After mapping the data of database 36 into the data object model, data may be transferred easily (38). As the data, which fits onto the standard properties, is mapped onto these standard properties, the data may be transferred to any other database knowing the standard. Within this database, the characteristic key and the name of the property may be identified and the respective values may be used accordingly. This is possible, as the standard defines characteristic keys, properties and their use. The standard may also define the scope and data types of the properties.
Data exchange may be simplified by the inventive method. The receiving systems may identify properties from their data keys, as these keys correspond to the standard properties within the object model. Receiving values for standard properties and identifying these may be possible.
Data exchange was based on the exchange format and not on the content to be exchanged. Using standard properties in data exchange may enable the receiving computer to interpret the received data. There might be no need to define a fixed exchange format containing all different object types.
Two companies agreeing on an informal communication standard between each other insofar may use this kind of data exchange to send and receive both globally comprehensible standard properties belonging to their bilateral agreement in the message. A separation of property valuation information in data exchange for technical reasons may become obsolete.
The exchange of data may also be illustrated in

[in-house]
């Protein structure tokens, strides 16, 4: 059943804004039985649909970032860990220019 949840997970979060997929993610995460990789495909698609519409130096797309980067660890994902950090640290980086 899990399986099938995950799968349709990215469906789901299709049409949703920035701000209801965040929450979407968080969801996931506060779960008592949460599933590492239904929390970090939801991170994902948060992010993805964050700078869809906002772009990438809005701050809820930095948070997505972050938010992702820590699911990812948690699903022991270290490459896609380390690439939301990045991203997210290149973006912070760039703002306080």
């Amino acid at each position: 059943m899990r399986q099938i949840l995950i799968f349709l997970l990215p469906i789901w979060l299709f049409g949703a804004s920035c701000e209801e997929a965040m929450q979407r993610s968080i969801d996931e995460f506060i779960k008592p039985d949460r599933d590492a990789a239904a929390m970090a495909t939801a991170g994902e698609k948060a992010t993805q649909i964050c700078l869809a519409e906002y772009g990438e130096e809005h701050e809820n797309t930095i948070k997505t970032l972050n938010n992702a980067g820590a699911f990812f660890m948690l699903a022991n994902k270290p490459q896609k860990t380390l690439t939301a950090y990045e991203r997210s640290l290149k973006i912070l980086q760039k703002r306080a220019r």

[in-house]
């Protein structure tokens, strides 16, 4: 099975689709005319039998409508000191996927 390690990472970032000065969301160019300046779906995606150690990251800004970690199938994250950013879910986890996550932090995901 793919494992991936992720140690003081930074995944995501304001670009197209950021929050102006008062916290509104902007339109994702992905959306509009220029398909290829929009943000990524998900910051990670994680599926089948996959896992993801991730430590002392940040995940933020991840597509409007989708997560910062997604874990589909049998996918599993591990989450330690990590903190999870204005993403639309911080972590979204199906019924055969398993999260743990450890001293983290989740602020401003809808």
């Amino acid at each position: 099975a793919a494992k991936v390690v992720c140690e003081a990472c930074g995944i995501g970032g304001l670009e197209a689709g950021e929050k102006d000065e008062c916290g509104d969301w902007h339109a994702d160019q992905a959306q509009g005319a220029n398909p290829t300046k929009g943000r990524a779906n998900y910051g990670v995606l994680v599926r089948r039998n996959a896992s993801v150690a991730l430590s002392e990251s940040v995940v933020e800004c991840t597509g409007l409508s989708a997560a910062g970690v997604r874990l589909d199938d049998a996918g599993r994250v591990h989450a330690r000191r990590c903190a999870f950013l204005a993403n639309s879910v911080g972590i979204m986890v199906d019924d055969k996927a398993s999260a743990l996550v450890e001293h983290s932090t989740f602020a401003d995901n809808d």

The data, which has been mapped onto the standardized properties is exchanged via network 50 with the respective other environment (48 a, b). By using the standardized properties, the receiving environment may identify the data and may use this information accordingly. The exchanged format does not have to account for the data comprised, as the data is already described by the standardized properties and therefore known within each environment from loading the standard from standard server 32. This may allow exchanging data of different owners, companies, databases without knowing each other's proprietary object model.
By using the inventive data object model, proprietary data may be mapped onto standardized data sets and non-standardized extensions. Flexibility may be provided by using non-standardized extension. Exchanging data between different environments without knowing each other's object model may be possible by using the standardized properties.
Other embodiments of the invention will be apparent to those skilled in the art from consideration of the specification and practice of the invention disclosed herein. It is intended that the specification and examples be considered as exemplary only, with a true scope and spirit of the invention being indicated by the following claims.
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|U.S. Classification||707/736, 707/756|
|International Classification||G06Q10/00, G06F7/00, G06F9/44, G06F17/30|
|Oct 15, 2004||AS||Assignment|
Owner name: SAP AKTIENGESELLSCHAFT, GERMANY
Free format text: ASSIGNMENT OF ASSIGNORS INTEREST;ASSIGNORS:BUCHMANN, DANIEL;PYKE, UWE;ZOELLER, MICHAEL;REEL/FRAME:015250/0706
Effective date: 20041004
|Dec 21, 2005||AS||Assignment|
Owner name: SAP AG, GERMANY
Free format text: CHANGE OF NAME;ASSIGNOR:SAP AKTIENGESELLSCHAFT;REEL/FRAME:017358/0778
Effective date: 20050609
Owner name: SAP AG,GERMANY
Free format text: CHANGE OF NAME;ASSIGNOR:SAP AKTIENGESELLSCHAFT;REEL/FRAME:017358/0778
Effective date: 20050609
|Dec 23, 2013||FPAY||Fee payment|
Year of fee payment: 4
|Aug 26, 2014||AS||Assignment|
Owner name: SAP SE, GERMANY
Free format text: CHANGE OF NAME;ASSIGNOR:SAP AG;REEL/FRAME:033625/0334
Effective date: 20140707